CURRENT LAB GROUP MEMBERS AND AFFILIATES
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Senior Associate Director for Academic Affairs, Cornell Lab of Ornithology
Director, Fuller Evolutionary Biology Program
Director, Rose Postdoctoral Program,
Fuller Professor of Ornithology, Department of Ecology & Evolutionary Biology
Director, Cornell University Museum of Vertebrates
My personal research program centers on three broad topics: the generation and use of phylogenetic information for comparative studies of ecological and behavioral trait evolution and diversification patterns; the use of genomic information for the study of individual dispersal, population-level gene flow, hybridization, and speciation; and the generation of genetic information relevant to conservation and management issues.
Click here to download Irby’s CV
I am responsible for the smooth sailing of the Fuller Evolutionary Biology Program’s laboratory and the training of students and visitors using this facility. I am closely involved with most of our projects, from methodologically simple studies of avian sex ratios to our most ambitious ‘big data’ investigations of genome-wide patterns of divergence and gene flow.
Click here to download Bronwyn’s CV
I am interested in understanding the processes that generate and maintain biodiversity, both to answer basic questions in biology and to design effective conservation strategies. I approach this problematic using molecular tools to study the evolution of avian systems, generally in the early stages of speciation. I also use field ornithology methods and the comparative analysis of vocalizations and coloration. I have experience in a wide variety of genetic methods that allow the study of organisms with different degrees of divergence and sampled using different designs (e.g., individuals versus loci). These methods include phylogenetics, phylogeography, population genetics, landscape genetics, and genomics. A significant part of my work has focused on understanding species limits and patterns of introgression in an explosive radiation of South American finches in the genus Sporophila.
Click here to download Leonardo’s CV
Director, Hubbard Brook Field Ornithology Program
My field-based research program focuses on an integrative understanding of how the environment shapes the evolution of complex social behavior, especially reproductive strategies and cooperation. I am particularly interested in the role of social behavior in population and evolutionary dynamics involving sexual selection, population differentiation, and adaptation to environmental change. My research is integrative, linking insights about the ecological and phylogenetic context of social behavior with the underlying neuroendocrine and molecular mechanisms. I combine hormone assays and genomic approaches with experimental manipulations and demographic field studies. I also draw on comparative and evolutionary approaches to explore the phylogenetic basis of social behaviors.
Websites: https://www.sarakaiser.com/ and https://www.birds.cornell.edu/hubbardbrook
NSF Postdoctoral Fellow
I am interested in utilizing a combination of genomic and ecological approaches to characterize the drivers of divergence, both within and between species.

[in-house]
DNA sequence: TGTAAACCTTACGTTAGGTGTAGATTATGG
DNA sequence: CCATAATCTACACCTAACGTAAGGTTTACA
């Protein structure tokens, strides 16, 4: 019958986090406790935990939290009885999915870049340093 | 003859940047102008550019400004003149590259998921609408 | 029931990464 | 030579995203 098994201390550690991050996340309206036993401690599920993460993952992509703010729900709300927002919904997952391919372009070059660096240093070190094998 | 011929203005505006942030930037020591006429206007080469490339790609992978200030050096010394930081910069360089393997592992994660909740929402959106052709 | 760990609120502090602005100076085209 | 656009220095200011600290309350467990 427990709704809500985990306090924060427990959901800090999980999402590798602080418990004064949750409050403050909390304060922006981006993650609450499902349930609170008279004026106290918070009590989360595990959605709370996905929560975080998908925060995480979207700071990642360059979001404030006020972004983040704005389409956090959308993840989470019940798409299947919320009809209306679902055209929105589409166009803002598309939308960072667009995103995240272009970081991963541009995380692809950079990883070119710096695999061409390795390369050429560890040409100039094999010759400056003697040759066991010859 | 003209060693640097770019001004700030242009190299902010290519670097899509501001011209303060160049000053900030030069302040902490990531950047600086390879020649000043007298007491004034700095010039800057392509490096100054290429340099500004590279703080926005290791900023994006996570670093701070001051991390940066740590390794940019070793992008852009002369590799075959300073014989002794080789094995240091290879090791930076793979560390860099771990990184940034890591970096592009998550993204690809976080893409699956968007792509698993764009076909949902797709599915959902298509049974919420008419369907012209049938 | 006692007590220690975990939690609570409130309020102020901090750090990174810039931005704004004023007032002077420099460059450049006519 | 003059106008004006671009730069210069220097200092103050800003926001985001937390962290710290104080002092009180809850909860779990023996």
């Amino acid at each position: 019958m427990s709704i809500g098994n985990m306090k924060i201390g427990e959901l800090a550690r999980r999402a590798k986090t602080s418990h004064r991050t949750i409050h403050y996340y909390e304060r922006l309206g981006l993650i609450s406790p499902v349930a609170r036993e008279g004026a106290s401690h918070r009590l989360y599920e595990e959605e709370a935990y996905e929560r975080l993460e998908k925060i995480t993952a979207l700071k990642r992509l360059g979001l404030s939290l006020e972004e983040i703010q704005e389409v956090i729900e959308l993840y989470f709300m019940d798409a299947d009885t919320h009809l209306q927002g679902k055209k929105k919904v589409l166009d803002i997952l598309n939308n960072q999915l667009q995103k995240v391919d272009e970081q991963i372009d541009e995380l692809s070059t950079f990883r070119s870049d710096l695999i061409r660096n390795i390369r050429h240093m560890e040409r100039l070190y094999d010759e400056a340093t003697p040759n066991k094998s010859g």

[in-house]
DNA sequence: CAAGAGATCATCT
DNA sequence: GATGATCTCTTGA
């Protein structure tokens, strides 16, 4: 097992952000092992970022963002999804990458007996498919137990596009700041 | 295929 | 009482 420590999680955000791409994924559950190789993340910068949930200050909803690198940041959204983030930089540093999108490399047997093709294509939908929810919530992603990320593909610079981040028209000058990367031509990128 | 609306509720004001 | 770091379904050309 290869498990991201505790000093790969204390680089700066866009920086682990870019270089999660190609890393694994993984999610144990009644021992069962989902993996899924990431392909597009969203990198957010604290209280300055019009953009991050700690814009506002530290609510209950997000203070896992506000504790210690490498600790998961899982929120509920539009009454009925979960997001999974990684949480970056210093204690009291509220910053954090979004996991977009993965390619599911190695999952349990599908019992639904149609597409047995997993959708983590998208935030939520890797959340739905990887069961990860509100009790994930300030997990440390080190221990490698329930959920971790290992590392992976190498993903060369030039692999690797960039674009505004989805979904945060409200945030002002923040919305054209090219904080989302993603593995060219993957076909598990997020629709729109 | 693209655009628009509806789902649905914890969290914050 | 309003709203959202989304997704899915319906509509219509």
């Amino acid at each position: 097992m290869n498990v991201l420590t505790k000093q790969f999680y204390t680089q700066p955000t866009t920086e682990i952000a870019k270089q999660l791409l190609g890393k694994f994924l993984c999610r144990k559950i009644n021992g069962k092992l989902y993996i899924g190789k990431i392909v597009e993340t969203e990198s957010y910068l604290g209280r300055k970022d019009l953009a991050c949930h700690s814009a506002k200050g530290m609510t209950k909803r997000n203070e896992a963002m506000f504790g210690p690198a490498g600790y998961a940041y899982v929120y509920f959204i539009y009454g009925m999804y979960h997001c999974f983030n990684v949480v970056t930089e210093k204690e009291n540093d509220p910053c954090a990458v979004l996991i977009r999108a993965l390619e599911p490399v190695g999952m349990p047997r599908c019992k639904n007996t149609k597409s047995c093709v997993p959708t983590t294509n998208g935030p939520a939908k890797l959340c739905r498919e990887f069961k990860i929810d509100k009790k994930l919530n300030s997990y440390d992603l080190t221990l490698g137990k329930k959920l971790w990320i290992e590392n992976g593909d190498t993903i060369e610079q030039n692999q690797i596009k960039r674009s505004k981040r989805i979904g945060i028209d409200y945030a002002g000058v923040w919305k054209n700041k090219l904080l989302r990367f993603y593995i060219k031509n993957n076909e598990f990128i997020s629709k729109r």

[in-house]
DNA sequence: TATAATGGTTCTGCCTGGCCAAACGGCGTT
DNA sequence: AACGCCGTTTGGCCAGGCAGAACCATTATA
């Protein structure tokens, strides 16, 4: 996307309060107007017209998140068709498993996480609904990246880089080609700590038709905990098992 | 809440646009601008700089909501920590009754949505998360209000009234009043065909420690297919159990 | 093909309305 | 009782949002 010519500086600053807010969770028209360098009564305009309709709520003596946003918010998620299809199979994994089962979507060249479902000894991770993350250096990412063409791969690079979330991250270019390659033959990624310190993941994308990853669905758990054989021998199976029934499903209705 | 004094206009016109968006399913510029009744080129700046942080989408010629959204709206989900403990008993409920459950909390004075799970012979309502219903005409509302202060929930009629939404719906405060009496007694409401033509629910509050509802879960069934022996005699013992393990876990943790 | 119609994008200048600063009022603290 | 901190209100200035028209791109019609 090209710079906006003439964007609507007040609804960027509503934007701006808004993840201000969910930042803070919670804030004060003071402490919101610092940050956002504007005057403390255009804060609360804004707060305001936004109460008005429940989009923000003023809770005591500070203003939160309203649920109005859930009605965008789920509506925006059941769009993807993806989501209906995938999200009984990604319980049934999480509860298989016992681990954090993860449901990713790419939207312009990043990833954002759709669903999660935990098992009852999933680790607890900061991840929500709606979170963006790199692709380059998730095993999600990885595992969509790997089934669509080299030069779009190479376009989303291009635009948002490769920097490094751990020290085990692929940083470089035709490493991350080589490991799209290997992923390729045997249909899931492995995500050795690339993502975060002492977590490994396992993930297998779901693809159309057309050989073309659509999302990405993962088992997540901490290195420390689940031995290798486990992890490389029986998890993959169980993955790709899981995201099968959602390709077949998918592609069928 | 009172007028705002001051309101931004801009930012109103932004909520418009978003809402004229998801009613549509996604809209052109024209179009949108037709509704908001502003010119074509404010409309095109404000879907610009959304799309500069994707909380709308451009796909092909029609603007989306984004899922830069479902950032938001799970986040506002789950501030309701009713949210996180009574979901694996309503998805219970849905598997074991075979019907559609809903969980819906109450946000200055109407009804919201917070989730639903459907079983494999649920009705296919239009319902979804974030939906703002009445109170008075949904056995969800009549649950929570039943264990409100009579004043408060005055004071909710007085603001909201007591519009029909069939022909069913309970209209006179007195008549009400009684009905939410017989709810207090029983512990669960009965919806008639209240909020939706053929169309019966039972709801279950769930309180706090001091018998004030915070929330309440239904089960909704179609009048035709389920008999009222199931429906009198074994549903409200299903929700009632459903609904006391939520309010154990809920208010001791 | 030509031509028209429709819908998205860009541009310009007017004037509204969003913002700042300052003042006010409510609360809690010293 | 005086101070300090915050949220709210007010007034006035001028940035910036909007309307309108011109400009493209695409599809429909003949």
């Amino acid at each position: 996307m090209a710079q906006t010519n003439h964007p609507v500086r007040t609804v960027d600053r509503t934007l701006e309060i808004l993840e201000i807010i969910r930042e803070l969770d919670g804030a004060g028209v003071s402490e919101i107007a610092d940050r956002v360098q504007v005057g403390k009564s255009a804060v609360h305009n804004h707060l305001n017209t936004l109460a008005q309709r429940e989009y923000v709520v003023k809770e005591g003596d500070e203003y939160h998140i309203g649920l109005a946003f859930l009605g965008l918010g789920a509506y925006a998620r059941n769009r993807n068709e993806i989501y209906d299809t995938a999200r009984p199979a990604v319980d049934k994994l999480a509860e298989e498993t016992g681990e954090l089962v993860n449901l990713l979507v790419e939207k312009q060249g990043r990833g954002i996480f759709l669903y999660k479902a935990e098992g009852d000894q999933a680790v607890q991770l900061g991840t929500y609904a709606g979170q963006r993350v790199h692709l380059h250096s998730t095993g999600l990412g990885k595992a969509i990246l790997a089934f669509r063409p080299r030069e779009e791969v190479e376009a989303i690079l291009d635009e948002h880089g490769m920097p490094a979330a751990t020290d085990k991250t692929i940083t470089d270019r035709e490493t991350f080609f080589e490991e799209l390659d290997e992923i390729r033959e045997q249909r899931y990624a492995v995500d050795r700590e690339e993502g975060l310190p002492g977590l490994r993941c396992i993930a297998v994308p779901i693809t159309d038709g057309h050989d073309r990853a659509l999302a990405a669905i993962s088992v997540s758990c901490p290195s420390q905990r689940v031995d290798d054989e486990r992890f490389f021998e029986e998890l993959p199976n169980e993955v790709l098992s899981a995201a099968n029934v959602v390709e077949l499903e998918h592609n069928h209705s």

Click here to download Jen’s CV
Fuller Postdoctoral Fellow
I’m a biologist born and raised in Buenos Aires, Argentina and I’m currently a postdoctoral associate at the Cornell Lab of Ornithology working with the Lovette Lab. I’m fascinated by bird song, a complex behavior that varies a lot across species, and I’m interested in answering questions related to the evolution of song, in particular how different factors promote or constrain song diversification.
Click here to download Nati’s CV
Rose Postdoctoral Fellow
I study the effects of parasites and pathogens on birds. My main research takes place in the Galápagos Islands, where I study how native finches and mockingbirds respond to introduced threats, such as avian pox and the nest parasite, Philornis downsi. I combine field studies with genomic and epigenomic toolkits in order to learn more about how birds defend themselves against attack.
Rose Postdoctoral Fellow
Rose Postdoctoral Fellow
I am curious about how animals manage their energetic needs under extreme circumstances. I am now investigating hummingbirds’ use of a shallow form of torpor. Torpor is an energy saving strategy that hummingbirds often use over night. They lower they body temperature and metabolic rates, spending as little as 2% of the energy they would spend without torpor. Mammals can drop their metabolic rate to varying extents—using torpor at various depths—but birds are not known to do the same. Over 40 species of birds are known to use some form of torpor, but each species is thought to have a minimum tolerable torpid body temperature that it will drop to, ambient temperatures permitting. Birds are not described to regulate their body temperature above that minimum in torpor, if ambient temperatures are close to or below their minimum body temperature. Hummingbirds have long been known to use deep torpor (dropping their core body temperature to between 6.5-20C). My collaborators and I recently discovered that hummingbirds are also capable of regulating their body temperature at an intermediate state between that of sleep and deep torpor (surface temperatures ranged between 19.5–29C). The occurrence of shallow torpor in these birds clearly capable of lowering their body temperature further indicates that they are balancing the costs (e.g. sleep deprivation, loss of immune function, predation) and benefits (energy savings) of deep torpor.